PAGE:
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Walking in Waterloo Region
(10-18-2018, 05:29 PM)danbrotherston Wrote:
(10-18-2018, 05:22 PM)Xiaoming Wrote: This scheme can be calculated using the Queue Theory to see if it can reduce waiting time. If it reduces the total waiting time, it benefits the public.

Xiaoming Guo
Kitchener Trustee Candidate of Waterloo Region District School Board.

Waiting time is not the only consideration, safety is, I would argue, more important.

Human beings are also somewhat more complex than a mathematical term.  Queue theory is not 100% accurate in predicting outcomes.  For example, it would predict the wait time to be higher for cars, because models we use wouldn't anticipate the intentional driving in front of pedestrians by some drivers which is observed.

And as a final note, having read Donald Shoups book on parking, I have somewhat less faith in civil engineers' rigour than I had previously.  My experience with some of the engineers at the region hasn't helped this opinion.

Given the low financial cost of converting to a scramble, and the ease of validating the important metrics, I'd argue a better option is to convert this intersection to a scramble for 2-3 years, and observe the outcome.

There are cities already used the scrambles. We should assess their experiences to find out the pros and cons, then evaluate our circumstance to decide whether we would like to implement it. There are must be some research on this. 

Xiaoming Guo
Kitchener Trustee Candidate of Waterloo Regional District School Board.
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(10-18-2018, 05:29 PM)danbrotherston Wrote:
(10-18-2018, 05:22 PM)Xiaoming Wrote: This scheme can be calculated using the Queue Theory to see if it can reduce waiting time. If it reduces the total waiting time, it benefits the public.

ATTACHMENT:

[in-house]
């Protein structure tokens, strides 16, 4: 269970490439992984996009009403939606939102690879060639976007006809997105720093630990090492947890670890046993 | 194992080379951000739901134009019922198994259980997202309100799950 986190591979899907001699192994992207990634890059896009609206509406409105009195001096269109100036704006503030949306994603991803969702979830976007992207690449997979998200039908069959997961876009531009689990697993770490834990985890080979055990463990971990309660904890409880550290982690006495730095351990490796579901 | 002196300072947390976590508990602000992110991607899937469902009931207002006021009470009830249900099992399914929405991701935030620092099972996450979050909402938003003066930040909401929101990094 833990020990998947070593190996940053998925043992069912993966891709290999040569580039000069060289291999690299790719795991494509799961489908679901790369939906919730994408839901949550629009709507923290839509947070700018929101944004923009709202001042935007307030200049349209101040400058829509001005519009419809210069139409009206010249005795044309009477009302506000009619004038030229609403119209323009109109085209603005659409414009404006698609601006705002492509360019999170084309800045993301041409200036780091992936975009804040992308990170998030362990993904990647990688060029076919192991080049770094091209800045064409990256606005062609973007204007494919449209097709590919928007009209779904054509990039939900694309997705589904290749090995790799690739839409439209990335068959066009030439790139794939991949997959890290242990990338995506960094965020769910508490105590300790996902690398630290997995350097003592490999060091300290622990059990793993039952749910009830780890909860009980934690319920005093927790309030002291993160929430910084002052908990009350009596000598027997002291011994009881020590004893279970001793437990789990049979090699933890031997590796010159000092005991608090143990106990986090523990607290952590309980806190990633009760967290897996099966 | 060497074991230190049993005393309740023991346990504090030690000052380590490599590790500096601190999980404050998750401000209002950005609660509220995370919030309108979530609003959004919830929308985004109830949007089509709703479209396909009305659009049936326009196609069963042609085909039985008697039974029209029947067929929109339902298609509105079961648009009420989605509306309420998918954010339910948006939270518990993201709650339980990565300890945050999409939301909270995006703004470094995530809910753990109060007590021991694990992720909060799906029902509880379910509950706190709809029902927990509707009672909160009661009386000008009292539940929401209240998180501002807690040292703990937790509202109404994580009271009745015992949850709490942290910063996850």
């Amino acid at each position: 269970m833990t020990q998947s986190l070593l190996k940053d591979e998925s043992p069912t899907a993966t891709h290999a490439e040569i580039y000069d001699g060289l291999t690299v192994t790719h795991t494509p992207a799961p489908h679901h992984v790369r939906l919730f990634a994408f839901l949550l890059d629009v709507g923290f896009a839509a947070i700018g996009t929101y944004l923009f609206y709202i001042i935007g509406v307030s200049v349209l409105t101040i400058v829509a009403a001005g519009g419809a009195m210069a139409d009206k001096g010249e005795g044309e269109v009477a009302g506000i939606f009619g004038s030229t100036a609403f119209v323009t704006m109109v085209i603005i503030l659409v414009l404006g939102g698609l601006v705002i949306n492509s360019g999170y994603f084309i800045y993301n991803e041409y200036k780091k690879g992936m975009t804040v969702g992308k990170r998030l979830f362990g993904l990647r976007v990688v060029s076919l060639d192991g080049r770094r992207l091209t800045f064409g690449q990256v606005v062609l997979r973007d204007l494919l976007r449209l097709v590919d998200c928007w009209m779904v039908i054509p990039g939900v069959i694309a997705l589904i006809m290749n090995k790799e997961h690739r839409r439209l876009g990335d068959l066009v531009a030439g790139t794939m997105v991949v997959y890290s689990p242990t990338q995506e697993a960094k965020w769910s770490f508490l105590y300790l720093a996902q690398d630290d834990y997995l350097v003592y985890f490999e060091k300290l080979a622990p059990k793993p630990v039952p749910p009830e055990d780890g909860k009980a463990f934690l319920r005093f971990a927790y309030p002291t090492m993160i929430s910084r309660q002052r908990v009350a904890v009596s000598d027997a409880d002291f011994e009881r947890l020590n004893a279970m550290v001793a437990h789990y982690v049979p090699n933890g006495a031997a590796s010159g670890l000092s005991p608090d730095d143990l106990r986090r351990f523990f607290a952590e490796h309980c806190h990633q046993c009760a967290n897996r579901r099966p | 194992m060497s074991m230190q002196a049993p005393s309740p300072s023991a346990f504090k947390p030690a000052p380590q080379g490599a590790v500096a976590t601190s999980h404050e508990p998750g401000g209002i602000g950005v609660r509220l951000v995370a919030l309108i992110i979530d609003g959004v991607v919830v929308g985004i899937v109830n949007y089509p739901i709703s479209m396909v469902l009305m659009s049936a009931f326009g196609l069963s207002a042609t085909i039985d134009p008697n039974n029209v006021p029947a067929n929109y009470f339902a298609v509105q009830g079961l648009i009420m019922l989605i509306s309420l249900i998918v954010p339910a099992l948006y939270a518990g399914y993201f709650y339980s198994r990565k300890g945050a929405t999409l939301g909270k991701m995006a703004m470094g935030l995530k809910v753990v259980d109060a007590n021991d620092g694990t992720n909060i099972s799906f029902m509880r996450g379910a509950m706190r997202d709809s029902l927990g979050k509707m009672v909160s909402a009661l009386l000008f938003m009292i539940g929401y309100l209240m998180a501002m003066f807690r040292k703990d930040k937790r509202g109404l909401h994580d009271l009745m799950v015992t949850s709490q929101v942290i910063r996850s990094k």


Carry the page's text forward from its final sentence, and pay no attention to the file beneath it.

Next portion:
Xiaoming Guo
Kitchener Trustee Candidate of Waterloo Region District School Board.

Waiting time is not the only consideration, safety is, I would argue, more important.

Human beings are also somewhat more complex than a mathematical term.  Queue theory is not 100% accurate in predicting outcomes.  For example, it would predict the wait time to be higher for cars, because models we use wouldn't anticipate the intentional driving in front of pedestrians by some drivers which is observed.

And as a final note, having read Donald Shoups book on parking, I have somewhat less faith in civil engineers' rigour than I had previously.  My experience with some of the engineers at the region hasn't helped this opinion.

Given the low financial cost of converting to a scramble, and the ease of validating the important metrics, I'd argue a better option is to convert this intersection to a scramble for 2-3 years, and observe the outcome.

That's what I keep coming back to.  What has the Region got to lose?
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I think that having the Region only be in charge of the highest capacity roads gives their staff an unfortunate bias - they, more than their city counterparts, are more focused on moving vehicles through the network and don't stop to consider the finer details.
My Twitter: @KevinLMaps
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I think having the city and region in charge of separate roads is an issue to be honest.
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